Results are reported from an ongoing experimental investigation of the effects of thermo-oxidative aging on the mechanical behavior of an epoxy shape memory polymer (SMP). Chemo-rheological degradation due to macromolecular scission and cross-linking is one of the main factors contributing to the chemical aging of thermo-responsive SMPs. This aging may manifest as residual strain or irreversible material property changes, which can affect the performance and limit the useful life of a SMP. A relatively new epoxy SMP based on the diglycidyl ether of bisphenol A is synthesized, and specimens are tested under uni-axial tension using a dynamic mechanical analyzer. Fundamental viscoelastic behavior and thermal expansion coefficients are first characterized, showing a glass transition near 60 °C. Shape memory cycle experiments are performed at shape fixing temperatures of 80, 125, 150 and 175 °C, and the effect of fixing time at each temperature is examined upon subsequent strain recovery at 80 °C. Performance parameters such as recovery ratio, speed of recovery and residual strain are quantified as a function of shape fixing time and temperature. No effect of chemical aging was seen at a fixing temperature of 80 °C, although the recovery ratio decreases initially with increasing fixing time and stabilizes near 92 %. Only minor effects of chemical aging are seen in the mechanical responses for fixing temperatures of 125 and 150 °C, but specimens exhibit progressively more noticeable color changes that indicate oxidation. Significant effects are observed at the highest fixing temperature of 175 °C, where chemical aging at longer fixing times results in a reduction in recovery rate across the rubber-glass transition temperature, progressively larger residual strains, lack of complete strain recovery at 80 °C, and higher temperatures to achieve 90 % strain recovery.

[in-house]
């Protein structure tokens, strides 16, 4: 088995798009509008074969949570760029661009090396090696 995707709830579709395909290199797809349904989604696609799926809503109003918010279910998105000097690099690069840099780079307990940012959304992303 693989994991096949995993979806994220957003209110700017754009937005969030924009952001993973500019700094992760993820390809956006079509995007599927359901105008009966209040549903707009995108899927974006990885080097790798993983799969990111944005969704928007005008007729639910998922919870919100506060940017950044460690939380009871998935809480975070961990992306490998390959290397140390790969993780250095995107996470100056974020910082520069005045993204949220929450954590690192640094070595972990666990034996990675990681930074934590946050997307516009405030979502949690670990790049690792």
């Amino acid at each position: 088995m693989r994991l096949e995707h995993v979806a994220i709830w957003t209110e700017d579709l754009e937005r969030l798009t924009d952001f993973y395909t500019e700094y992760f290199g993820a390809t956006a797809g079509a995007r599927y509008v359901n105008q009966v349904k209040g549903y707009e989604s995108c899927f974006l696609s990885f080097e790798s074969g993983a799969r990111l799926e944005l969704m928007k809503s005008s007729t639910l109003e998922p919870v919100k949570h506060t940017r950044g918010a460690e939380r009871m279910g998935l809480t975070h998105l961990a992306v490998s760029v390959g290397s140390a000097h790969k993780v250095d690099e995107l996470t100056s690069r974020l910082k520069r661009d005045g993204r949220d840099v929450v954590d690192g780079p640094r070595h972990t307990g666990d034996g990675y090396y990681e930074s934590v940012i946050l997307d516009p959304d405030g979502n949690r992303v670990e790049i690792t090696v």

This content is only available via PDF.
You do not currently have access to this content.